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Carter, BR, Feely RA, Wanninkhof R, Kouketsu S, Sonnerup RE, Pardo PC, Sabine CL, Johnson GC, Sloyan BM, Murata A, Mecking S, Tilbrook B, Speer K, Talley LD, Millero FJ, Wijffels SE, Macdonald AM, Gruber N, Bullister JL.  2019.  Pacific anthropogenic carbon between 1991 and 2017. Global Biogeochemical Cycles. 33:597-617.   10.1029/2018gb006154   AbstractWebsite

We estimate anthropogenic carbon (C-anth) accumulation rates in the Pacific Ocean between 1991 and 2017 from 14 hydrographic sections that have been occupied two to four times over the past few decades, with most sections having been recently measured as part of the Global Ocean Ship-based Hydrographic Investigations Program. The rate of change of C-anth is estimated using a new method that combines the extended multiple linear regression method with improvements to address the challenges of analyzing multiple occupations of sections spaced irregularly in time. The C-anth accumulation rate over the top 1,500 m of the Pacific increased from 8.8 (+/- 1.1, 1 sigma) Pg of carbon per decade between 1995 and 2005 to 11.7 (+/- 1.1) PgC per decade between 2005 and 2015. For the entire Pacific, about half of this decadal increase in the accumulation rate is attributable to the increase in atmospheric CO2, while in the South Pacific subtropical gyre this fraction is closer to one fifth. This suggests a substantial enhancement of the accumulation of C-anth in the South Pacific by circulation variability and implies that a meaningful portion of the reinvigoration of the global CO2 sink that occurred between similar to 2000 and similar to 2010 could be driven by enhanced ocean C-anth uptake and advection into this gyre. Our assessment suggests that the accuracy of C-anth accumulation rate reconstructions along survey lines is limited by the accuracy of the full suite of hydrographic data and that a continuation of repeated surveys is a critical component of future carbon cycle monitoring.

Holte, J, Talley L.  2009.  A New Algorithm for Finding Mixed Layer Depths with Applications to Argo Data and Subantarctic Mode Water Formation. Journal of Atmospheric and Oceanic Technology. 26:1920-1939.   10.1175/2009jtecho543.1   AbstractWebsite

A new hybrid method for finding the mixed layer depth (MLD) of individual ocean profiles models the general shape of each profile, searches for physical features in the profile, and calculates threshold and gradient MLDs to assemble a suite of possible MLD values. It then analyzes the patterns in the suite to select a final MLD estimate. The new algorithm is provided in online supplemental materials. Developed using profiles from all oceans, the algorithm is compared to threshold methods that use the C. de Boyer Monte gut et al. criteria and to gradient methods using 13 601 Argo profiles from the southeast Pacific and southwest Atlantic Oceans. In general, the threshold methods find deeper MLDs than the new algorithm and the gradient methods produce more anomalous MLDs than the new algorithm. When constrained to using only temperature profiles, the algorithm offers a clear improvement over the temperature threshold and gradient methods; the new temperature algorithm MLDs more closely approximate the density algorithm MLDs than the temperature threshold and gradient MLDs. The algorithm is applied to profiles from a formation region of Subantarctic Mode Water (SAMW) and Antarctic Intermediate Water (AAIW). The density algorithm finds that the deepest MLDs in this region routinely reach 500 dbar and occur north of the A. H. Orsi et al. mean Subantarctic Front in the southeastern Pacific Ocean. The deepest MLDs typically occur in August and September and are congruent with the subsurface salinity minimum, a signature of AAIW.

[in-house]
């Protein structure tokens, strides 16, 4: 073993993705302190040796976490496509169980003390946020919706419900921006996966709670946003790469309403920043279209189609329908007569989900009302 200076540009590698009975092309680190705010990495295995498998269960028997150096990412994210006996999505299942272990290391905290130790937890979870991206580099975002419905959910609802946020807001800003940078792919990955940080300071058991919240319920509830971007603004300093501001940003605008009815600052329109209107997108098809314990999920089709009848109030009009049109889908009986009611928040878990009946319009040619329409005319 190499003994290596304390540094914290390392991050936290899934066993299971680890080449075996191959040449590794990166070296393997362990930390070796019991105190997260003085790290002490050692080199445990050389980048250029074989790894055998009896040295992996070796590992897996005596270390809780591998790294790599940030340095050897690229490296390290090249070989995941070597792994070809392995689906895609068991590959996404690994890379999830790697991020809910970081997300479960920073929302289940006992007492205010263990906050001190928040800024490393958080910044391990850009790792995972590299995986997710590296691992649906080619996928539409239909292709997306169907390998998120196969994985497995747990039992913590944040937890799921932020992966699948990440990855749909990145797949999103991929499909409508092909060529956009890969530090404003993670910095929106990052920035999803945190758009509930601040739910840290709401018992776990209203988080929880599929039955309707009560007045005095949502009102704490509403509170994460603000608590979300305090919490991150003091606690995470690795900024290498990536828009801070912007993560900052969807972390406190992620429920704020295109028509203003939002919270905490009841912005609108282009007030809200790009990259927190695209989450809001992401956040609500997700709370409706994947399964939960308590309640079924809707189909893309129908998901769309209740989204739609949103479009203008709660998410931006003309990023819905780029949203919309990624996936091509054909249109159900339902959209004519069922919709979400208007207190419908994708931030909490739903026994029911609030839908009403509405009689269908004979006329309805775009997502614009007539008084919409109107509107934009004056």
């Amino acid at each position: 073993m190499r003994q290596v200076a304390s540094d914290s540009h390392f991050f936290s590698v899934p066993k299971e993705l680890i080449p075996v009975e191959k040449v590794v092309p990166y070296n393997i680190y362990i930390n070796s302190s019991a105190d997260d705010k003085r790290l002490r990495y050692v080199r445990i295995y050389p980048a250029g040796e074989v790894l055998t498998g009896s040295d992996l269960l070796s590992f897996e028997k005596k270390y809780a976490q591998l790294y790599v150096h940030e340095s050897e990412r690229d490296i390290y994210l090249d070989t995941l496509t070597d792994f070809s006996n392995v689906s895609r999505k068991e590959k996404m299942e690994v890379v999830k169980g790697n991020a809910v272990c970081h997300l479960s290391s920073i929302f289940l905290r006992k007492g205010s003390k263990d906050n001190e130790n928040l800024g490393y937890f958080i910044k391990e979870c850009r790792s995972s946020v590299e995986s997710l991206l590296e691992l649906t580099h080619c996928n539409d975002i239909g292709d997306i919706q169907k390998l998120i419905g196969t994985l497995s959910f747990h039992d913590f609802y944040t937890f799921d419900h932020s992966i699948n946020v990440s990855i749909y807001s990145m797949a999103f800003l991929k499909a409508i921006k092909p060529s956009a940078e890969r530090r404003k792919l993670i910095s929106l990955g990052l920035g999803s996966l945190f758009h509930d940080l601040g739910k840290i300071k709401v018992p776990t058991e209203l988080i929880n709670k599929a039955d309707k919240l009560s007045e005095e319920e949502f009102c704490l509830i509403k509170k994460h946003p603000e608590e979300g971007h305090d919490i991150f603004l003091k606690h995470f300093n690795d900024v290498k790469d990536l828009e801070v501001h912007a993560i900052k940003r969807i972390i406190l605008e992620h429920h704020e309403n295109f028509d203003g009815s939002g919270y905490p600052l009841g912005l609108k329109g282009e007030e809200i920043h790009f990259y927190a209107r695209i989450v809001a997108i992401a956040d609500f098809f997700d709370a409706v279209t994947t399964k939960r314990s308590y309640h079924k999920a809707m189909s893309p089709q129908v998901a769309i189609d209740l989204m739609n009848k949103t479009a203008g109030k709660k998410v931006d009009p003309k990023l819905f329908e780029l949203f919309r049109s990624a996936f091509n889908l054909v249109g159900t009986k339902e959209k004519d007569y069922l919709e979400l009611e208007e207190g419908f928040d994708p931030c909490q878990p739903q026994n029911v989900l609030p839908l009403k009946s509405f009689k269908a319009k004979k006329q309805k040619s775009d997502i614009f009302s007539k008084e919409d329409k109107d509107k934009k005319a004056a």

Alley, RB, Marotzke J, Nordhaus WD, Overpeck JT, Peteet DM, Pielke RA, Pierrehumbert RT, Rhines PB, Stocker TF, Talley LD, Wallace JM.  2003.  Abrupt climate change. Science. 299:2005-2010.   10.1126/science.1081056   AbstractWebsite

Large, abrupt, and widespread climate changes with major impacts have occurred repeatedly in the past, when the Earth system was forced across thresholds. Although abrupt climate changes can occur for many reasons, it is conceivable that human forcing of climate change is increasing the probability of large, abrupt events. Were such an event to recur, the economic and ecological impacts could be large and potentially serious. Unpredictability exhibited near climate thresholds in simple models shows that some uncertainty will always be associated with projections. In light of these uncertainties, policy-makers should consider expanding research into abrupt climate change, improving monitoring systems, and taking actions designed to enhance the adaptability and resilience of ecosystems and economies.